This week, the third Stephen King movie adaptation of the year is hitting theaters. But while Pet Sematary and It Chapter Two are based on two of King’s classic works, Doctor Sleep isn’t as well-known, even to horror fans and readers of Stephen King.
Before getting your creepy scare on this weekend, here’s everything you need to know about this most excellent Stephen King tale.
It’s A Sequel To ‘The Shining’ – Both Book And Movie
The Shining is one of Stephen King’s best-known works for a reason. The book itself is fantastic, but it’s really Stanley Kubrick’s movie adaptation (which King famously hates) that burned it into the collective pop culture consciousness. The Shining followed the terrifying events that befell the Torrance family one winter as they stayed at the secluded Overlook Hotel.
Almost everyone knows the general story of The Shining right now, but for those who don’t, a quick recap: Writer Jack Torrance opted to take a job as the winter caretaker of the Overlook, figuring a winter away from everything in a secluded location would help him overcome his writer’s block and finish his novel. But the Overlook is a malevolent place, full of ghosts and evil things, as his 5-year-old son, Danny, soon learns. Danny is gifted with “the Shining,” or what we’d call precognitive and other telepathic and telekinetic abilities. The ghosts soon latch onto him as he shines like a beacon; meanwhile, they latch onto Jack’s own internal demons. His addiction, his alcoholism, his angry tendencies, all are exacerbated and enhanced by the corrupting influence of the Overlook. Jack soon becomes murderous and vengeful and eventually tries to kill Danny and his wife, Wendy, but they escape when Danny mentally overpowers him enough to break through his father’s possession. In a last act of clarity and heroism, Jack tells them to run before he sets the boilers to explode, killing himself and taking out the Overlook (in Kubrick’s movie adaptation, he becomes trapped in the Overlook’s hedge maze and freezes to death).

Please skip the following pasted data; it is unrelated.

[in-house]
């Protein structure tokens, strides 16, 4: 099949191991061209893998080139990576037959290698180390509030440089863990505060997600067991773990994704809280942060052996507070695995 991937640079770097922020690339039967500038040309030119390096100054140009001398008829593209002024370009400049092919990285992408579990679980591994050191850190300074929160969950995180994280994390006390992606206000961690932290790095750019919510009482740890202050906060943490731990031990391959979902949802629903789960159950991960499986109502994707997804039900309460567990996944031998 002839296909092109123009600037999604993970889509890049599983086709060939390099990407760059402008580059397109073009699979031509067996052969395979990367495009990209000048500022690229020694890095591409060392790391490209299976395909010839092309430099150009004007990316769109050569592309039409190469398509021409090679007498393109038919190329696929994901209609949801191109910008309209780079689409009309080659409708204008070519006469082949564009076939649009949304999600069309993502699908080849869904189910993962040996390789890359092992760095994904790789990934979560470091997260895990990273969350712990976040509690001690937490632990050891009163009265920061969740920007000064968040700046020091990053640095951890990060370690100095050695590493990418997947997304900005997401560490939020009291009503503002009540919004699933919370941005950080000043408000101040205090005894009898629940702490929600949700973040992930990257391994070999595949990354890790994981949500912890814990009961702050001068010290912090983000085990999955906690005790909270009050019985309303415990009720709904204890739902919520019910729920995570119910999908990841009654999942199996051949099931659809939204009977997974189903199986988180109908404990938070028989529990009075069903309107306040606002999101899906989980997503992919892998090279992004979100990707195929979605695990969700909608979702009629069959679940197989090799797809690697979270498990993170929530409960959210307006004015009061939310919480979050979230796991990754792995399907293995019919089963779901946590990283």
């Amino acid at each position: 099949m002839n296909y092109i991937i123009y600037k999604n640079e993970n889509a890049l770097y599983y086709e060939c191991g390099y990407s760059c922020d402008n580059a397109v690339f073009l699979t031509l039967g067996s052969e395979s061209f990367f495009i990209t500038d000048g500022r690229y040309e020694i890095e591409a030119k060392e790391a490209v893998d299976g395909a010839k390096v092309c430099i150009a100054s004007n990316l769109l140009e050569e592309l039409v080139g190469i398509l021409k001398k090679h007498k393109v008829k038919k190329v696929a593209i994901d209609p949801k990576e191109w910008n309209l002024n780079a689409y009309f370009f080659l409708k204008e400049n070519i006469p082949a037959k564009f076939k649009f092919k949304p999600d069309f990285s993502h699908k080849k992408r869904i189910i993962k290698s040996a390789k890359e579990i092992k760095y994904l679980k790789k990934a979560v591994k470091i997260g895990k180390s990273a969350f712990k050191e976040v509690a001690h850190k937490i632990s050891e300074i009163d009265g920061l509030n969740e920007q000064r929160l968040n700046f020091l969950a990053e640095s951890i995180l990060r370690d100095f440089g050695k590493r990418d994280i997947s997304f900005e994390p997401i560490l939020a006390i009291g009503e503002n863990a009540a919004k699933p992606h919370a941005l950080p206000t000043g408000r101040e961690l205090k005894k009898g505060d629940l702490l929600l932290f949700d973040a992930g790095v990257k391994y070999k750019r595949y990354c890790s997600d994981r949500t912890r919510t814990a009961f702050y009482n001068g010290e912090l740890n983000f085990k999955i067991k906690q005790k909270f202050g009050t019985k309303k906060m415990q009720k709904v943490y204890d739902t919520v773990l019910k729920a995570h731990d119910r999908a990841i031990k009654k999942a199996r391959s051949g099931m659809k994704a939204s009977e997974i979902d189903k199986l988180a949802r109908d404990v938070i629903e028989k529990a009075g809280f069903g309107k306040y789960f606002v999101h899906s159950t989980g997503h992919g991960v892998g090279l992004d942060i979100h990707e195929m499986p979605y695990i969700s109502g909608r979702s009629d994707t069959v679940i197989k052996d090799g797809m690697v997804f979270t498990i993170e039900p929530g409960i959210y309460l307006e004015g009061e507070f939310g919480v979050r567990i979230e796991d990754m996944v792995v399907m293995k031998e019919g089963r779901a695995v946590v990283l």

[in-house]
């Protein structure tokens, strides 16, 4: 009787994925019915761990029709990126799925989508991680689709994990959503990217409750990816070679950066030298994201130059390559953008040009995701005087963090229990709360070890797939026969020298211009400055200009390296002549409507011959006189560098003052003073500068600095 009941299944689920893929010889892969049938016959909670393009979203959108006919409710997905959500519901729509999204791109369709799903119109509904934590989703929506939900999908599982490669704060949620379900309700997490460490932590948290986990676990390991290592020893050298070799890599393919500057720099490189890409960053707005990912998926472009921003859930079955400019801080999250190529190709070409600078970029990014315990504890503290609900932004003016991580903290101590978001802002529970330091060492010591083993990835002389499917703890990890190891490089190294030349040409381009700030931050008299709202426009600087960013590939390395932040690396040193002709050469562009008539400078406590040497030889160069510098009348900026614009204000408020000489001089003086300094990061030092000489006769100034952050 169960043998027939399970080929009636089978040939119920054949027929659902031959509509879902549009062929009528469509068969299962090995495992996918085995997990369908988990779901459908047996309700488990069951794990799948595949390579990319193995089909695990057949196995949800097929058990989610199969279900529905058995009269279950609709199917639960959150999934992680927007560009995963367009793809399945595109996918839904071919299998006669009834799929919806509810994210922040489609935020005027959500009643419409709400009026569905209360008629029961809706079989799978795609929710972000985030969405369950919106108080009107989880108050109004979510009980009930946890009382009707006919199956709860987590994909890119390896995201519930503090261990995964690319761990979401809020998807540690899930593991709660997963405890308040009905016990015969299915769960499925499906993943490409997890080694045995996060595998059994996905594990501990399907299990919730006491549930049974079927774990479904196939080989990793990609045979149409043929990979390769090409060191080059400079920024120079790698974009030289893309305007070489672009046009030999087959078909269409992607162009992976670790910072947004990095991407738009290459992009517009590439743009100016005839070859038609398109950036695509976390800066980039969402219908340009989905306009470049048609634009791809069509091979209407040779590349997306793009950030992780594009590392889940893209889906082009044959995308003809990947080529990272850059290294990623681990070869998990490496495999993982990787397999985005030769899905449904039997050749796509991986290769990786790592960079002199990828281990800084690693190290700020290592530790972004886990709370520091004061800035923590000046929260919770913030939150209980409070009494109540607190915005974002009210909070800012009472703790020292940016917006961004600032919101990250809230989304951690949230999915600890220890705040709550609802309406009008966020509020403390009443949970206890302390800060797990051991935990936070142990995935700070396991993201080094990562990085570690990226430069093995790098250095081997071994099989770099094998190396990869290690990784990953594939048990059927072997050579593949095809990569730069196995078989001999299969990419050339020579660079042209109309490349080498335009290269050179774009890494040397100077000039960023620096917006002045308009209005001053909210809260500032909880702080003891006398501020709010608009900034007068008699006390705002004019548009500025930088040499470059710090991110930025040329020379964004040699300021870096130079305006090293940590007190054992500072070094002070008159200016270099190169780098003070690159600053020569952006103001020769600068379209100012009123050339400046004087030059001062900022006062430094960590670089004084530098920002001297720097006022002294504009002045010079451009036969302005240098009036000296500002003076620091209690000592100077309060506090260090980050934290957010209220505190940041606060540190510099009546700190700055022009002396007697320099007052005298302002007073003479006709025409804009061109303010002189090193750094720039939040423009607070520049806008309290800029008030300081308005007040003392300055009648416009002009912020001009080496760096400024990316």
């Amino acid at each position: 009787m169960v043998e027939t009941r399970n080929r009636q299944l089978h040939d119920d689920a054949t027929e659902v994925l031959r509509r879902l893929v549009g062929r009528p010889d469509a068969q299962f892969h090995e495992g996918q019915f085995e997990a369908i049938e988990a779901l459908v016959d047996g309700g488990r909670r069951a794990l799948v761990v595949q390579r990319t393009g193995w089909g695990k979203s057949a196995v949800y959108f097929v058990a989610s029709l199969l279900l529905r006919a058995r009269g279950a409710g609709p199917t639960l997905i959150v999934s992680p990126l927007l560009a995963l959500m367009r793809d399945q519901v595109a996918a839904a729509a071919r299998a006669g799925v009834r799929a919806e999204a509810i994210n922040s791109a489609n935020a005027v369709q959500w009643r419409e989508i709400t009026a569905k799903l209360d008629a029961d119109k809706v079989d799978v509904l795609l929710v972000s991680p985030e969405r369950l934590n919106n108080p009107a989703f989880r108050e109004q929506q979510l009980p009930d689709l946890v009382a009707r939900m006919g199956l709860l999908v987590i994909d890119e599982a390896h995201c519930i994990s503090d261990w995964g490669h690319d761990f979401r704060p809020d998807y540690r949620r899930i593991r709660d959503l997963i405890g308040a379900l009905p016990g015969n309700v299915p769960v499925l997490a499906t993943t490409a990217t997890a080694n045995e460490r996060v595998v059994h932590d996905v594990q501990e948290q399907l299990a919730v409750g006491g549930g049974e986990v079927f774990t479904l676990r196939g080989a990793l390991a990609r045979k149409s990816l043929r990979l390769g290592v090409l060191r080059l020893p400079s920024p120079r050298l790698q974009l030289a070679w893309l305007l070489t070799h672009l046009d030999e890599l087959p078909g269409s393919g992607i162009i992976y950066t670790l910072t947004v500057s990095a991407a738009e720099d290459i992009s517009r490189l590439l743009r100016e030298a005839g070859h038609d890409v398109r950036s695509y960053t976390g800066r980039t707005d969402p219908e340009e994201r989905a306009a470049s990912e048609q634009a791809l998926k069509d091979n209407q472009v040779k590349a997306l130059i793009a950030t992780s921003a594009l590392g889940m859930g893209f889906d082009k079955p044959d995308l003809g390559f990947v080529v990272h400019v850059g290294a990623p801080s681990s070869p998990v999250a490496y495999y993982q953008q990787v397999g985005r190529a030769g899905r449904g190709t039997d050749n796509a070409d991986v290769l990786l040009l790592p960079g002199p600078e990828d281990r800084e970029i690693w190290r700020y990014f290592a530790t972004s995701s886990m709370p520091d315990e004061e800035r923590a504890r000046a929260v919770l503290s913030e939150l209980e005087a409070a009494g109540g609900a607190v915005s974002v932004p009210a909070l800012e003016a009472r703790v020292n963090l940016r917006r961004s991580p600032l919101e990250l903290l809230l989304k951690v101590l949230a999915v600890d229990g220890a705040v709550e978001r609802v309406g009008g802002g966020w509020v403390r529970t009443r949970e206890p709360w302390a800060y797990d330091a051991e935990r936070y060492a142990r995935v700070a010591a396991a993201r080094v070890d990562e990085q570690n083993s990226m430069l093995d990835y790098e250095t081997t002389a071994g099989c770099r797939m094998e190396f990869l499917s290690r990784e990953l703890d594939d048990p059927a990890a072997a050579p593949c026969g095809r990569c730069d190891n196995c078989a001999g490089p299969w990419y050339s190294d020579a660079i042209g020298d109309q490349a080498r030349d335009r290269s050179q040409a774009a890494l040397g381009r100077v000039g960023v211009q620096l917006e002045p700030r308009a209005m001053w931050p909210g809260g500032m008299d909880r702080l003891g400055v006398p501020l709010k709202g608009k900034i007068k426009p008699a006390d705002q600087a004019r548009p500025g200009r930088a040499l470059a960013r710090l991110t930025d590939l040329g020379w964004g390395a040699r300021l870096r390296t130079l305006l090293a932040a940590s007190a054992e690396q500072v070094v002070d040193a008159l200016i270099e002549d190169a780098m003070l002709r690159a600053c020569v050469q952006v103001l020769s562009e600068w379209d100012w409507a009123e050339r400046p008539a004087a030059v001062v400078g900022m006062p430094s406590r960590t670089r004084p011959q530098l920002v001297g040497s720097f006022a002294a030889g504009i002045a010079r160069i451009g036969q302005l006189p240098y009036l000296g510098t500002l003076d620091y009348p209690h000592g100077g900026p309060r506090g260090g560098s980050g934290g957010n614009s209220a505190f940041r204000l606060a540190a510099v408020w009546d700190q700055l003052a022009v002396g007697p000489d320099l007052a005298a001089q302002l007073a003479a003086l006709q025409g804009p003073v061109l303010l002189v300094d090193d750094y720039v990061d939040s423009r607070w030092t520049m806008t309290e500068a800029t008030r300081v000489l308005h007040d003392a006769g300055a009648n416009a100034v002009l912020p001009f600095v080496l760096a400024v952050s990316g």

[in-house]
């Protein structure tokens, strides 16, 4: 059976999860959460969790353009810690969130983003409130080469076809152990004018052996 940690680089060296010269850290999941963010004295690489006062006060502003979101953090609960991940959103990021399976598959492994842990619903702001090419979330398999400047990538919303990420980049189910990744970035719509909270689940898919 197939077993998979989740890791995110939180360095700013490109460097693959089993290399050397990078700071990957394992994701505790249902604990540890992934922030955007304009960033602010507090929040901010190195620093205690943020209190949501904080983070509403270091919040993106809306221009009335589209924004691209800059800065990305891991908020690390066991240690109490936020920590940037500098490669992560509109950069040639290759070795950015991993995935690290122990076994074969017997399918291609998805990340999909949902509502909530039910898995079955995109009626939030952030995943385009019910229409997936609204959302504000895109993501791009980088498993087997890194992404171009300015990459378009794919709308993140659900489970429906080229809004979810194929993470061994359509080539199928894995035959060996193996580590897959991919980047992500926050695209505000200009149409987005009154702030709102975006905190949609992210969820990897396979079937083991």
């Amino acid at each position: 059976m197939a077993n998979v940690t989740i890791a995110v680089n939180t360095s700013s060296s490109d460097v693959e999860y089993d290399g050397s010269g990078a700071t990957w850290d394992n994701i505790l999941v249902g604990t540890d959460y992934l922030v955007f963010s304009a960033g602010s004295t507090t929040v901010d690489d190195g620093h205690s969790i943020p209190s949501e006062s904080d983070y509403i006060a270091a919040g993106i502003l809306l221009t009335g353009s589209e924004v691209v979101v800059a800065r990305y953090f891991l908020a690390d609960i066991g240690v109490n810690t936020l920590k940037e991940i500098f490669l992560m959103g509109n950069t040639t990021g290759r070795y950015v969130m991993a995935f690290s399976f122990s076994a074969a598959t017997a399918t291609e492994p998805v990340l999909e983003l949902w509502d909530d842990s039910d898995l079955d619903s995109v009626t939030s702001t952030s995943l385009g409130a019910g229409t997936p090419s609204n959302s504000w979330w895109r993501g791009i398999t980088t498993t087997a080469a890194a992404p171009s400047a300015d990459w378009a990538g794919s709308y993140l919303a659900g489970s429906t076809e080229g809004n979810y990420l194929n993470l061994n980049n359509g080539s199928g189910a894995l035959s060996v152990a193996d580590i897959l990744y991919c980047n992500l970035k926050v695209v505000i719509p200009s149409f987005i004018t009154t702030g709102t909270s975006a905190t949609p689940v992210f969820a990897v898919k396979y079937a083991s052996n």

Doctor Sleep, written 36 years after The Shining, focuses on a now-adult Dan Torrance. Just like his dad, Dan struggles with addiction and substance abuse, preferring to dull his shine with the contents of a bottle. He learned early on as a kid that there are dark things in the world that are attracted to how brightly he shines, so he spent his whole life trying to dim himself. Eventually, he hits rock bottom and ends up in a small town in New Hampshire, down to his last pennies and utterly without hope. With the help of the kind-hearted Billy Freeman, Dan finally resolves to get sober and starts attending AA meetings. Meanwhile, he takes a job as an orderly in a hospice and finds he can put his powers of the shining to good use, easing patients in their last moments before death. The title of the book comes from the nickname he’s given by the patients of the hospice: Doctor Sleep, the attendant who guides them into their final rest.